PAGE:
Deja Vu: Microsoft's 2015 Surface Book Ad and Apple's 2014 'Your Verse' iPad Ad 71

theodp writes: With its sweeping vistas and narration by the late Robin Williams, Apple's 2014 'Your Verse' ad dramatically showcased the many ways iPads might help people create, from making movies to calibrating wind turbines. So it's interesting that Microsoft's first ad for its new Surface Book (YouTube) bears a striking resemblance to the earlier Apple ad (YouTubeDoubler comparison). Which is probably only fair, since Apple's soon-to-be-released iPad Pro bears more than a passing resemblance to the Microsoft Surface. Hey, good artists copy, great artists steal, right? By the way, between the release of Microsoft's Surface Pro 4, Apple's iPad Pro, and Google's Pixel C, is the keyboard+touch interface poised to be a four-decade "overnight success"?

Why You Should Be Suspicious of Online Movie Ratings ( 184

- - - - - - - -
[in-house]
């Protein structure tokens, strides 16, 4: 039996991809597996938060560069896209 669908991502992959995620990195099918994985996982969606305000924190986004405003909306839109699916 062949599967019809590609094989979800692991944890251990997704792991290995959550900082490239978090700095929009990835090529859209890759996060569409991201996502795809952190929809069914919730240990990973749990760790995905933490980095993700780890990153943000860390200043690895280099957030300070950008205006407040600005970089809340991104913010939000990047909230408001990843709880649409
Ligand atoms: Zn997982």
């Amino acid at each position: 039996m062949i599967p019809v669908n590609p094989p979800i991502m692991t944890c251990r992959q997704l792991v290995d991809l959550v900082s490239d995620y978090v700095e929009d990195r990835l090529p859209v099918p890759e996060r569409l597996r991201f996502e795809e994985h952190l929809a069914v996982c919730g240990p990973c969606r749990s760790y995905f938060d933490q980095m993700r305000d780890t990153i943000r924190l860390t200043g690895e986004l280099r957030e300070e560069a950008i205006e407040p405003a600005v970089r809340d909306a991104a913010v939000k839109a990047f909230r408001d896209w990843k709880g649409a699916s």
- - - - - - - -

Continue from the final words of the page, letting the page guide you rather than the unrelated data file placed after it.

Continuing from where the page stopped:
An anonymous reader writes: Statistical news blog noticed some odd discrepancies in online movie ratings, which caused them to do some investigating. They found it was generally a bad idea to rely on such ratings, particularly from sites like Fandango. "When I focused on movies that had 308 or more user reviews, none of the 209 films had below a 3-star rating. Seventy-eight percent had a rating of 4 stars or higher." Further, "In a normal rounding system, a site would round to the nearest half-star — up or down. In the case of Ted 2 [which was displaying 4.5 stars], then, we'd expect the rating to be rounded down to 4 stars. But Fandango rounded the 'ratingValue' [4.1] up. I pulled the number of stars listed on the page of each film in our sample of 437 (with at least one user review), as well as the ratingValue listed on the page's source. And I found that Fandango doesn't round a rating down when we'd mathematically expect that ...'s rounding methodology, even if it was just an innocent bug, is a good example of why you should be skeptical of online movie ratings, especially from companies selling you tickets."